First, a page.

is executive editor and co-founder of The Texas Tribune, where he writes regular columns on politics, government and public policy. Before joining the Tribune, Ross was editor and co-owner of Texas Weekly. He did a 28-month stint in government as associate deputy comptroller for policy and director of communications with the Texas Comptroller of Public Accounts. Before that, he reported for the Houston Chronicle from its Austin bureau and for the Dallas Times Herald, first on the business desk in Dallas and later as its Austin bureau chief, and worked as a Dallas-based freelance business writer, writing for regional and national magazines and newspapers. Ross got his start in journalism in broadcasting, covering news for radio stations in Denton and Dallas.
With apologies to Charles Dickens, this was an election cycle marked by the worst of candidates and the best of candidates. This is our rendering — our timeline — of the progression from Gov. Rick Perry’s remarkably unsuccessful campaign for president to U.S. Sen.-elect Ted Cruz’s surprising political debut.
They haven't been sworn in yet, but three candidates newly elected to the Texas House have been asked to testify on the eve of their first legislative session in a lawsuit filed against their political consultant.
For this week's nonscientific survey of insiders in government and politics, we asked about issues important to conservatives and to Hispanics, and about whether Texas Republicans have a good shot at a majority of Hispanic voters in the near future.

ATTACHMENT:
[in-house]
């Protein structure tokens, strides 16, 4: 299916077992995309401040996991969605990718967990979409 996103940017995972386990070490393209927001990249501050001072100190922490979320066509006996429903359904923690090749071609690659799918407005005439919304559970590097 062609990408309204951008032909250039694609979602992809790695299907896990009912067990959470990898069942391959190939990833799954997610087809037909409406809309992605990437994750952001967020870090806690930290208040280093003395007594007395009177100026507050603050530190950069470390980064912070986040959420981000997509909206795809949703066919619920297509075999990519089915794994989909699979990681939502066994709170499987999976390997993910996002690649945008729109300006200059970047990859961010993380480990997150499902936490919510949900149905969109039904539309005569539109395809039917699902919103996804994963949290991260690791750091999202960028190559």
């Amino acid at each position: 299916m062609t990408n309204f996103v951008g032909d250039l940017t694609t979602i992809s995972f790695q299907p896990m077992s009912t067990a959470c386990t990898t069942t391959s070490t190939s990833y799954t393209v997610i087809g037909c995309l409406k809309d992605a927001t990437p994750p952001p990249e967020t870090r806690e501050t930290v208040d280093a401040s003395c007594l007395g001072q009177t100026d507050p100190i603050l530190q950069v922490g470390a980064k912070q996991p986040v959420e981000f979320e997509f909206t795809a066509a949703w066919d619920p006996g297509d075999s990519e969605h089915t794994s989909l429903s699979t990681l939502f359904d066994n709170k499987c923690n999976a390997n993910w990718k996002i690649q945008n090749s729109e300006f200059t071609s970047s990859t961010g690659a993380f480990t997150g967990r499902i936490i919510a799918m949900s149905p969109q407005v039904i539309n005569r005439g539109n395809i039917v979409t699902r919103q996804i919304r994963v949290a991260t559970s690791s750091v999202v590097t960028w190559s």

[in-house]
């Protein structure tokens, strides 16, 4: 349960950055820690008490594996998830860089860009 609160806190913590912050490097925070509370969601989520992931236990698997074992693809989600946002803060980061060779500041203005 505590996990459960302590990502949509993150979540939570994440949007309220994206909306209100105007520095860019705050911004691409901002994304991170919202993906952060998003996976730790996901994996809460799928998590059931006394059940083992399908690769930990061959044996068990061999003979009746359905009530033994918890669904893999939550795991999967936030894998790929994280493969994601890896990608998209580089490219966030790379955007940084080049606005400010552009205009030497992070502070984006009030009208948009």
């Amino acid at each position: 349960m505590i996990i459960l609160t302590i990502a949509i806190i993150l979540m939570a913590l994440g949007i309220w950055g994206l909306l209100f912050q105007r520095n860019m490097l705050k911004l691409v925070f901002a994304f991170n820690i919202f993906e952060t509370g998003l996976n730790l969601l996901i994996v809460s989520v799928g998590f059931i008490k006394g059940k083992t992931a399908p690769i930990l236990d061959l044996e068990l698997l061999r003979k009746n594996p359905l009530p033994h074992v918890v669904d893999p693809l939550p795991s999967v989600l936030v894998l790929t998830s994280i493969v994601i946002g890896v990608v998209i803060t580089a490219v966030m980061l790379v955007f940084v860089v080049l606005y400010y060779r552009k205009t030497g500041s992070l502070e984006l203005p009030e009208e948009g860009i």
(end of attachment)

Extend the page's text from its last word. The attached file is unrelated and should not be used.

The fresh face from the Bush political dynasty has thrown the political gauntlet, filing papers in anticipation of a 2014 political bid. Is George P. Bush a threat to Republicans who've been patiently waiting their turns?
Bill filing is under way and Murphy and Swicegood built a tracker for all that legislation. Ramshaw reports on the whether Texas will implement federal health care provisions. Root reports on the conservative trial lawyer who wants to be speaker of the House and E. Smith snags Bryan Hughes for a TribLive interview. M. Smith reports on the laws behind the school finance fight, Grissom on a state prisoner who’s hoping for the acquittal given to her co-defendants, Galbraith on Austin’s dalliance with fossil fuel producers, Batheja on the first volleys over the state’s next budget and Aaronson on the blowback against state Medicaid investigations: The best of our best from Oct. 29 to Nov. 2, 2012.
A lot of new names will go on those office signs in the Capitol, but the partisan lines didn't move much as a result of this election. And the redistricting people are good at what they do: Only 16 incumbents running for reelection lost in this year's primary and general elections.
For this week's nonscientific survey of insiders from government and politics, we made temporary assignments in punditry, asking insiders to explain the elections, whether the governor is done and how legislative leaders' clout was affected.